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August, Fall Temperature Outlook: Western Heat Could Last Into November

The Weather Channel logoThe Weather Channel 5 days ago meteorologist

Summer will likely end on a hot note in the western United States, and a warm fall is possible in much of the nation's mid-section, according to an updated outlook from The Weather Company, an IBM Business.

Much of the Great Basin and northern Rockies are likely to see continued hotter-than-average conditions in August, according to the outlook released Thursday.

After the nation's hottest June since 1895, above-average heat has persisted in July in the Great Basin and northern Rockies.

While recent monsoon rain has soaked parts of the Desert Southwest, the West's most expansive drought this century raises the odds of continued heat into August farther north from Nevada to Washington to Montana.

Dry ground heats up faster than moist ground because more of the sun's energy goes into heating the ground and air above it, instead of drawing moisture out of the soil and vegetation.

On the other hand, it's been a rather wet summer, so far, in much of the southern U.S., from the Southern Plains to the Southeast.

While some parts of the Southern Plains may heat up a bit early in the month, much of Texas and Oklahoma to the lower Mississippi Valley is forecast to remain less hot than an average August, partially due to the soggy soil.

One August forecast challenge is the Northeast.

Spiraling low pressure over the Arctic earlier this summer could split into pieces in August, and that could increase cooler risks for the Northeast, according to Todd Crawford, Director of Meteorology at Atmospheric G2.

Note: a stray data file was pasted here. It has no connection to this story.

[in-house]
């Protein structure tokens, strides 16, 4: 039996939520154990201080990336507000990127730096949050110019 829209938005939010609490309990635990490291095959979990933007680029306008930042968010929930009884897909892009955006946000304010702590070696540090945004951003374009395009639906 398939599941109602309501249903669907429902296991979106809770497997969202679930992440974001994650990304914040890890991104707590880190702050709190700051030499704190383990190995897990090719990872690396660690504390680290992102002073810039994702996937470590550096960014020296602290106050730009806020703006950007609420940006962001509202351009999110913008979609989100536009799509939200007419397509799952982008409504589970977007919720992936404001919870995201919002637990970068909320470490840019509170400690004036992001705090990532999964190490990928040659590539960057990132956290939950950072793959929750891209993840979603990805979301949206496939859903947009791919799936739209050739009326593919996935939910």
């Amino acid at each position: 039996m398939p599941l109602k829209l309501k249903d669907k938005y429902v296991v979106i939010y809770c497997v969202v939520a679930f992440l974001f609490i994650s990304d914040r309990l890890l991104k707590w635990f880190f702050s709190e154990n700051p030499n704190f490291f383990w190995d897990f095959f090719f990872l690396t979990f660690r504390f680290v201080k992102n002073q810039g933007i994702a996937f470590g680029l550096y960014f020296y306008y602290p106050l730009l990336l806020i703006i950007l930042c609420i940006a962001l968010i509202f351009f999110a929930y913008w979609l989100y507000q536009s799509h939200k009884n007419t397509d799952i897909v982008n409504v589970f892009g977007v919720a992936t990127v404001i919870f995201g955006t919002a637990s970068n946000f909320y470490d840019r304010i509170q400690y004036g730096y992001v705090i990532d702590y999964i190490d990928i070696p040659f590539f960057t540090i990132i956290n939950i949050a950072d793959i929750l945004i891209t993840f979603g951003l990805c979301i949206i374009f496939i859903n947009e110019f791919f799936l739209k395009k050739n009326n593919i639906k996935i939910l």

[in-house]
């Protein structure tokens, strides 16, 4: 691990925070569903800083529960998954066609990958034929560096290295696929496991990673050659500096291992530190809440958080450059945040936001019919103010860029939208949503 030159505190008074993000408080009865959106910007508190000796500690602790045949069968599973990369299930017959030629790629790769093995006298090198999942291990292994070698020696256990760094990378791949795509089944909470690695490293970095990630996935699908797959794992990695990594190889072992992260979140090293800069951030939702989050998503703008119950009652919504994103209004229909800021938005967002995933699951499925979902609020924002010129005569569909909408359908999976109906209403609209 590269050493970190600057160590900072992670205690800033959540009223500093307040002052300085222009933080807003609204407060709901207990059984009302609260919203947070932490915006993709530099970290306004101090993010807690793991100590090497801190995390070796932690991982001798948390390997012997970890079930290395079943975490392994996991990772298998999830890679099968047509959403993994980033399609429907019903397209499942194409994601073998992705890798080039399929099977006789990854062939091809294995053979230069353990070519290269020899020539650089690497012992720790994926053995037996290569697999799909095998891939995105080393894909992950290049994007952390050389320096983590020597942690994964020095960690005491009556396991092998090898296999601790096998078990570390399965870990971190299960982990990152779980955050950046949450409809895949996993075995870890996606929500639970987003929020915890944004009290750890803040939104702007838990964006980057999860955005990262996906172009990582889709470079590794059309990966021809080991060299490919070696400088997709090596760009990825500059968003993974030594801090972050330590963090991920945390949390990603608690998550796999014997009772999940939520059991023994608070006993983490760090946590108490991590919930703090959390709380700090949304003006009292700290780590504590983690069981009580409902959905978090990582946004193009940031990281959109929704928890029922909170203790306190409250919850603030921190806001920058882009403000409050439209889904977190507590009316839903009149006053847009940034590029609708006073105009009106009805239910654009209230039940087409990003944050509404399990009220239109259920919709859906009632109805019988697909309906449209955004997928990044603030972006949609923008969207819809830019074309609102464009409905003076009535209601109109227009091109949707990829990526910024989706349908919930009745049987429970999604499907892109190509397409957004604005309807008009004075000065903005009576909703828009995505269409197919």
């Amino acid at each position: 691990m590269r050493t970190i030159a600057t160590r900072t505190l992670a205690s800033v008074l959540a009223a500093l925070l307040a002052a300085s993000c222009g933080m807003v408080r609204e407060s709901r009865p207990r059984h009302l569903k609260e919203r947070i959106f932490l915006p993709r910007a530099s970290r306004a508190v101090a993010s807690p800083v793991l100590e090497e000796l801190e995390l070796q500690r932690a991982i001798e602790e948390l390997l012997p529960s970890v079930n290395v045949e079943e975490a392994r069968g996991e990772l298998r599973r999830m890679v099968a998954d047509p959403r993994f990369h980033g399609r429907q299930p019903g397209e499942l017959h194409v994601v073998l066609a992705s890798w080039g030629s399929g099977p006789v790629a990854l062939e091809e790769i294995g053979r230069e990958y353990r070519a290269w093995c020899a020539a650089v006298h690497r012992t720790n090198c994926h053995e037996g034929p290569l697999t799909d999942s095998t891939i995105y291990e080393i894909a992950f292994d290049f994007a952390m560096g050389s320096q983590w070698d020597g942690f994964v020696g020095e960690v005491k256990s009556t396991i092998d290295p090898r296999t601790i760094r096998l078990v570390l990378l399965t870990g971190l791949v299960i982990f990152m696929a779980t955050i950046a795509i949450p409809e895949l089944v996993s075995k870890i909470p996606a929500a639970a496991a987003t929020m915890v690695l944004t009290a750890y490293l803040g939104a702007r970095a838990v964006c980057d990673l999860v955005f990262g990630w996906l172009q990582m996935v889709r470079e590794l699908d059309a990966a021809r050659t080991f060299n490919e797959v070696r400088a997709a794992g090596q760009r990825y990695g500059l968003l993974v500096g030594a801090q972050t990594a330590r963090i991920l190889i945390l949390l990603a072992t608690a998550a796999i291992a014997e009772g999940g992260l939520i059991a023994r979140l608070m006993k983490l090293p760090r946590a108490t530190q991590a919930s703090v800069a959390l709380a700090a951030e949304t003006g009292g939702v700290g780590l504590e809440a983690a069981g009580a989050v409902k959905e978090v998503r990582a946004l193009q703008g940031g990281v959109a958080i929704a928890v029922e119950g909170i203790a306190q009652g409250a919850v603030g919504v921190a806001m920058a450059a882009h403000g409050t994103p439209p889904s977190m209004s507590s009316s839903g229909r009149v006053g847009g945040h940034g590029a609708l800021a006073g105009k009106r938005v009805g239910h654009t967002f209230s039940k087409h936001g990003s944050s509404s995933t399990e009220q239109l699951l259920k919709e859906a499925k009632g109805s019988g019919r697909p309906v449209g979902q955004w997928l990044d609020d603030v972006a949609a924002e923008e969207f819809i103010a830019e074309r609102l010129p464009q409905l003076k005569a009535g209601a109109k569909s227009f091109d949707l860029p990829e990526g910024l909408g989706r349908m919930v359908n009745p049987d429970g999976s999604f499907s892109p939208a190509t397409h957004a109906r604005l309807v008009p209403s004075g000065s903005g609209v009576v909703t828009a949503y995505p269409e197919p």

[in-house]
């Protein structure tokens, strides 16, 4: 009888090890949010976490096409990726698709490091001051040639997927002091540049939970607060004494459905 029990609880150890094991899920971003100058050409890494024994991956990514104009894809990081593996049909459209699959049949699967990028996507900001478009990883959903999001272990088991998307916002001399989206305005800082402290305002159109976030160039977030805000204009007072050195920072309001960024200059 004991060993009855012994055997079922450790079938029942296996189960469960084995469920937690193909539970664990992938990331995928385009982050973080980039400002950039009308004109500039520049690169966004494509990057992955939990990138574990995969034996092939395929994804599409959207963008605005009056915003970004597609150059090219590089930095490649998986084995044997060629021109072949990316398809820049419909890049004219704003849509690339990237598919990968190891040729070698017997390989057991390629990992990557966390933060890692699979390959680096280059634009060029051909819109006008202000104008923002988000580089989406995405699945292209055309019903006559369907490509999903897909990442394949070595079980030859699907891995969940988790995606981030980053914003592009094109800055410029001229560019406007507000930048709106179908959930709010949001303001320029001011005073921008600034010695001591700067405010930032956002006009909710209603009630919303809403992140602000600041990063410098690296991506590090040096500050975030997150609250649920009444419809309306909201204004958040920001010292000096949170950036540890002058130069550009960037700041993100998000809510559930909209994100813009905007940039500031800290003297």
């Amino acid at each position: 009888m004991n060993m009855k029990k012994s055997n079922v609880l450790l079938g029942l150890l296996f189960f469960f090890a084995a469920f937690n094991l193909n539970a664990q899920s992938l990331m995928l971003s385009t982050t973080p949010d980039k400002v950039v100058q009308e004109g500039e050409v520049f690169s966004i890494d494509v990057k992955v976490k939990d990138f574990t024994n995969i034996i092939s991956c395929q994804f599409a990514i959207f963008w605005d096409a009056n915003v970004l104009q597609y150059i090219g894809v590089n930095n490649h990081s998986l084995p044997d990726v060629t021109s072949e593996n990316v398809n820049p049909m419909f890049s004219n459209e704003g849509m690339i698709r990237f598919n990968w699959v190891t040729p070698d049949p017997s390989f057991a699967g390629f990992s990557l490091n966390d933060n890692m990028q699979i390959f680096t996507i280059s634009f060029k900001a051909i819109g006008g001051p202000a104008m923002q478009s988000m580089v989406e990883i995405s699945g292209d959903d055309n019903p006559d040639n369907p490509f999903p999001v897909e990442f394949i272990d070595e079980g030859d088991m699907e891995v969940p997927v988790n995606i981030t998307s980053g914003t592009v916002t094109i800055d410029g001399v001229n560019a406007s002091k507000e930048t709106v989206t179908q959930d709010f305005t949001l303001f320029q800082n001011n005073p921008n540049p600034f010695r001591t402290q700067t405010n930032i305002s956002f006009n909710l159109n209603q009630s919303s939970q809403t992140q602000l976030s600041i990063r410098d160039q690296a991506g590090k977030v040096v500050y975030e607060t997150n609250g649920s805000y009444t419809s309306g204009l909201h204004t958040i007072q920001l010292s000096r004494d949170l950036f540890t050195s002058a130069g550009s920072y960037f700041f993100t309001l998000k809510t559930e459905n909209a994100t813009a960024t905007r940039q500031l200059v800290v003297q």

Fall Outlook

It's hard to believe fall is around the corner, right?

Our initial outlook suggests a warm fall in much of the country with above-average temperatures spreading from the northern Rockies and northern Plains in September to the southern Plains and Midwest in October and November.

Much of the East, Gulf Coast and West Coast may see temperatures near average.

One reason for this generally warm fall outlook is the expectation of a La Niña comeback.

This periodic cooling of water near the equator in the eastern Pacific Ocean waned this past spring and summer, but now is increasingly likely to return by fall and winter.

This matters because the pattern of rising and sinking motion in the tropics during a La Niña can affect the weather pattern in the U.S. and elsewhere.

"There is a pretty clear signal across the western U.S. at least that suggests if the fall convective signal is strong over Indonesia - as we expect this year - that much warmer falls are favored," Crawford said, referencing computer model forecasts of persistent rising motion and thunderstorms over Indonesia through November.

Keep in mind this outlook is an overall trend. Therefore, we will likely see periods that are warmer or cooler in each respective region of the country when compared to what is shown in the outlook.

The Weather Company’s primary journalistic mission is to report on breaking weather news, the environment and the importance of science to our lives. This story does not necessarily represent the position of our parent company, IBM.


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